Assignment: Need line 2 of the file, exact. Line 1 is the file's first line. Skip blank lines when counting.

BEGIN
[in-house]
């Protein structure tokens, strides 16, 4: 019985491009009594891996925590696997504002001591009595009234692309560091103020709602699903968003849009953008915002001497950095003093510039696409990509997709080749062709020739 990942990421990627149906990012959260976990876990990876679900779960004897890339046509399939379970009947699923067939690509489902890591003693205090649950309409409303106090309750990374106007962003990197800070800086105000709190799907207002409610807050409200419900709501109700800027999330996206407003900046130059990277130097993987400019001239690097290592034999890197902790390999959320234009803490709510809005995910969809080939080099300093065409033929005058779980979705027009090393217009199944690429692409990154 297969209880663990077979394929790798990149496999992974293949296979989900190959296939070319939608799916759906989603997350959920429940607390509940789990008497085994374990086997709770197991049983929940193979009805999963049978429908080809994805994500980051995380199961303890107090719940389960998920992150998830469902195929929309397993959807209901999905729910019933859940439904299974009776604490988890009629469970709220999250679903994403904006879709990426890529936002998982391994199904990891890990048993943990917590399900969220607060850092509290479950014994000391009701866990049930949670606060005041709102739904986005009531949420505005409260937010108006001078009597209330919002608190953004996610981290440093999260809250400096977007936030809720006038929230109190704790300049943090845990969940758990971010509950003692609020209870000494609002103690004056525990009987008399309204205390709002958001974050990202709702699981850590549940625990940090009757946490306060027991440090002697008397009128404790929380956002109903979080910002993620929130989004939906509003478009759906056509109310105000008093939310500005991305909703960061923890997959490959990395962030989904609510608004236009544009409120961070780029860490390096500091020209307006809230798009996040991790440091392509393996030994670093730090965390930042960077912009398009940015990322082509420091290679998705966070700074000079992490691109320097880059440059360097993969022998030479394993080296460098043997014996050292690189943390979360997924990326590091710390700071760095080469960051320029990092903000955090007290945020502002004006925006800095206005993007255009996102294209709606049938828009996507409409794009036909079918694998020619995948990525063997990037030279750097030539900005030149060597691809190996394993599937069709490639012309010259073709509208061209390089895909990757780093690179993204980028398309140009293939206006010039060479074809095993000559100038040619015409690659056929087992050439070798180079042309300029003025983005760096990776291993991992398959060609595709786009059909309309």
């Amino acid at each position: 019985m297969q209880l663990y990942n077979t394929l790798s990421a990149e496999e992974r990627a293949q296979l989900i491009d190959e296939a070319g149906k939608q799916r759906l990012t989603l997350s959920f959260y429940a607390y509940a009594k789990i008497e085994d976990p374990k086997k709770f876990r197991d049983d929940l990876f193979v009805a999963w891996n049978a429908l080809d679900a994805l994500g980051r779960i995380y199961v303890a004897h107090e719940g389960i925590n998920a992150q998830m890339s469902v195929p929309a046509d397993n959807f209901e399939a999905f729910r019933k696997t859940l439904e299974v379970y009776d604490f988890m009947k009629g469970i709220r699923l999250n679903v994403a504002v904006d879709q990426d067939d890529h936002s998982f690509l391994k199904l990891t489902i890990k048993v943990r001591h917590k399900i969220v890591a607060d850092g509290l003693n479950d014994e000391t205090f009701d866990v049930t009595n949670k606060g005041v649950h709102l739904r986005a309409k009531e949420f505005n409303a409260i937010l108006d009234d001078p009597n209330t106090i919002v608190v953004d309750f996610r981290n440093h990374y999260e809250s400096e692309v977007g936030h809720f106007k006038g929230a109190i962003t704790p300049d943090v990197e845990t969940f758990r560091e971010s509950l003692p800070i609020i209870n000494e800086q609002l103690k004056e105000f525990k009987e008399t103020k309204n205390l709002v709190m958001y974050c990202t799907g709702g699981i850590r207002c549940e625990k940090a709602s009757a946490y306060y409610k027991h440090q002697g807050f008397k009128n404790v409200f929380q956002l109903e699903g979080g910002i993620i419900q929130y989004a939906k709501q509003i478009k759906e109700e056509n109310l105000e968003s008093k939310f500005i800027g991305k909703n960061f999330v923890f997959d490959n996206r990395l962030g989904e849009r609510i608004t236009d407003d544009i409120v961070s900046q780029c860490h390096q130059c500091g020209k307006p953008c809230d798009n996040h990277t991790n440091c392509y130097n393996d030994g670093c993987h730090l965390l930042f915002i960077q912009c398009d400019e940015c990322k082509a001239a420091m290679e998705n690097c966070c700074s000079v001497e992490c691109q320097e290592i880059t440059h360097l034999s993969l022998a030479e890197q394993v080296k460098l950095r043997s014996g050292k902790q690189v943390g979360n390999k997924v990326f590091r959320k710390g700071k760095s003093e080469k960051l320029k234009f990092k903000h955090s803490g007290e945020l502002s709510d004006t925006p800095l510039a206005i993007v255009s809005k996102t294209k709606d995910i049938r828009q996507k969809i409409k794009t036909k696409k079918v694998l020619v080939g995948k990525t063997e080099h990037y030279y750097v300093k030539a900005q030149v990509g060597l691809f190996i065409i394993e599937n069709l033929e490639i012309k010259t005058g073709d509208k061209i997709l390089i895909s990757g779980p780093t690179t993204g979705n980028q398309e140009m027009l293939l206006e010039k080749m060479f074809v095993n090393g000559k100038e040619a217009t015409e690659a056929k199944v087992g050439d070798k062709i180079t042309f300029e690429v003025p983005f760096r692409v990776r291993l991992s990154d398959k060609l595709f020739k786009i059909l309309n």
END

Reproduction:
């Protein structure tokens, strides 16, 4: 019985491009009594891996925590696997504002001591009595009234692309560091103020709602699903968003849009953008915002001497950095003093510039696409990509997709080749062709020739 990942990421990627149906990012959260976990876990990876679900779960004897890339046509399939379970009947699923067939690509489902890591003693205090649950309409409303106090309750990374106007962003990197800070800086105000709190799907207002409610807050409200419900709501109700800027999330996206407003900046130059990277130097993987400019001239690097290592034999890197902790390999959320234009803490709510809005995910969809080939080099300093065409033929005058779980979705027009090393217009199944690429692409990154 297969209880663990077979394929790798990149496999992974293949296979989900190959296939070319939608799916759906989603997350959920429940607390509940789990008497085994374990086997709770197991049983929940193979009805999963049978429908080809994805994500980051995380199961303890107090719940389960998920992150998830469902195929929309397993959807209901999905729910019933859940439904299974009776604490988890009629469970709220999250679903994403904006879709990426890529936002998982391994199904990891890990048993943990917590399900969220607060850092509290479950014994000391009701866990049930949670606060005041709102739904986005009531949420505005409260937010108006001078009597209330919002608190953004996610981290440093999260809250400096977007936030809720006038929230109190704790300049943090845990969940758990971010509950003692609020209870000494609002103690004056525990009987008399309204205390709002958001974050990202709702699981850590549940625990940090009757946490306060027991440090002697008397009128404790929380956002109903979080910002993620929130989004939906509003478009759906056509109310105000008093939310500005991305909703960061923890997959490959990395962030989904609510608004236009544009409120961070780029860490390096500091020209307006809230798009996040991790440091392509393996030994670093730090965390930042960077912009398009940015990322082509420091290679998705966070700074000079992490691109320097880059440059360097993969022998030479394993080296460098043997014996050292690189943390979360997924990326590091710390700071760095080469960051320029990092903000955090007290945020502002004006925006800095206005993007255009996102294209709606049938828009996507409409794009036909079918694998020619995948990525063997990037030279750097030539900005030149060597691809190996394993599937069709490639012309010259073709509208061209390089895909990757780093690179993204980028398309140009293939206006010039060479074809095993000559100038040619015409690659056929087992050439070798180079042309300029003025983005760096990776291993991992398959060609595709786009059909309309």